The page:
On television, the horror genre has enjoyed an enduring run of success, from premium cable's uncensored slate of blood, gore and sex (Dexter, True Blood) to basic cable's only slightly more restrained offerings, such as American Horror Story. Network television's approach to the horror show offers a wide array of programming, such as the high-art drama-based approach of NBC's Hannibal to the YA-friendly The Vampire Diaries, to the wild and over-the-top fun of Sleepy Hollow.
One thing that television has been missing in the past couple of decades is the anthology series. In fact, Screen Rant's own Jason Tabrys recently explored this very subject. Since the dawn of television itself, anthology shows have been tried and true ways to tell a variety of different kinds of stories, while providing a showcase for up-and-coming creative voices (like Steven Spielberg, for instance, whose directorial debut was the first episode of Night Gallery in 1969). American Horror Story has been a notable success in the genre, and now it looks like it might have company.
Deadline reports that hit-making writer-producers Alex Kurtzman and Robert Orci (Star Trek Into Darkness) are teaming with Horns novelist (and son of Stephen King) Joe Hill to bring a reboot of Tales of the Darkside to the CW.
The original series was created by Night of the Living Dead auteur George A. Romero in 1984 and ran for four seasons. The new show will evidently follow the original's half-hour format, showcasing short tales of horror, fantasy and the supernatural. Joe Hill will be on board as a writer and will executive produce with Kurtzman and Orci.
The original series featured contributions by some of the biggest names of '80s horror, including Stephen King, Romero himself, Tom Savini and Clive Barker. A slew of famous actors came and went as well, including Debbie "Blondie" Harry, Christian Slater, the late, great Jerry Orbach and Phyllis Diller. The series led to a spin-off feature film in 1990, Tales from the Darkside: The Movie, which was co-written by Romero and remains a schlocky cult favorite.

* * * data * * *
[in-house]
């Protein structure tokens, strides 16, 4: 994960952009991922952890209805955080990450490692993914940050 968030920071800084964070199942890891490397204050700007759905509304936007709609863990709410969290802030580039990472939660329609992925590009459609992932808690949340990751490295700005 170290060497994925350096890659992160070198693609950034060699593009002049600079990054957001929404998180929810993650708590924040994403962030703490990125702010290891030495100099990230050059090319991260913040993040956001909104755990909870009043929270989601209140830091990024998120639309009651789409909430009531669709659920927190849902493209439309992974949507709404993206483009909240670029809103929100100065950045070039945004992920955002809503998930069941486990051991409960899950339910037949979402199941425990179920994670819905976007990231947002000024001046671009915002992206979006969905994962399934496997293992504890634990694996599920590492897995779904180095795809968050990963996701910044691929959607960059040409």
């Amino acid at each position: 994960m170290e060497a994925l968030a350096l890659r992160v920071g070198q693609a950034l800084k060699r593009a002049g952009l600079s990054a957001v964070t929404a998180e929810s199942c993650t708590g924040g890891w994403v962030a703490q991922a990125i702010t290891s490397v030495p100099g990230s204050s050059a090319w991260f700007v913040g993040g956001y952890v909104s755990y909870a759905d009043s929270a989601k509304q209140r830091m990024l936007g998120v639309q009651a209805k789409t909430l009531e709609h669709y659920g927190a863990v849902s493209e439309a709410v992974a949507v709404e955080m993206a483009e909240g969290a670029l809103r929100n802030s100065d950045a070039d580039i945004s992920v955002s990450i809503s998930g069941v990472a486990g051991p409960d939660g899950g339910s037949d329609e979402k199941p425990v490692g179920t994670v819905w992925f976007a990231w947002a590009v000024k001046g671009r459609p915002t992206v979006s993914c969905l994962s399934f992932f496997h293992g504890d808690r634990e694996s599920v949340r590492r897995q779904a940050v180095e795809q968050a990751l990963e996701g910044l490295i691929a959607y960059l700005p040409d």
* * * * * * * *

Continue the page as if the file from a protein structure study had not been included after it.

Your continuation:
The '80s were arguably the last heyday of the horror anthology series, seeing a revival of The Twilight Zone, Tales from the Darkside, and two bizarre but largely forgotten anthologies spun off from the Nightmare on Elm Street and Friday the 13th franchises (Freddy's Nightmares and Friday the 13th: The Series). Perhaps the best-known and most beloved of these, Tales from the Crypt, began its run in 1989 on HBO.
If we're going to see a new Tales from the Darkside series, Joe Hill's voice will be the show's secret weapon. Kurtzman and Orci have a list of hit TV shows to their credit (Alias, Fringe, Hawaii Five-O Sleepy Hollow), and previously worked with Hill on the the television adaptation of Hill's Locke & Key comic book. Hill's dad Stephen King saw many of his short stories adapted for the previous series alongside lesser-known writers; the platform was an engaging way to explore the different facets of horror for TV, and with these names behind an established brand, this project could (hopefully) be the first step in a new anthology trend on TV.
The reboot of Tales of the Darkside is currently in development and will air on the CW.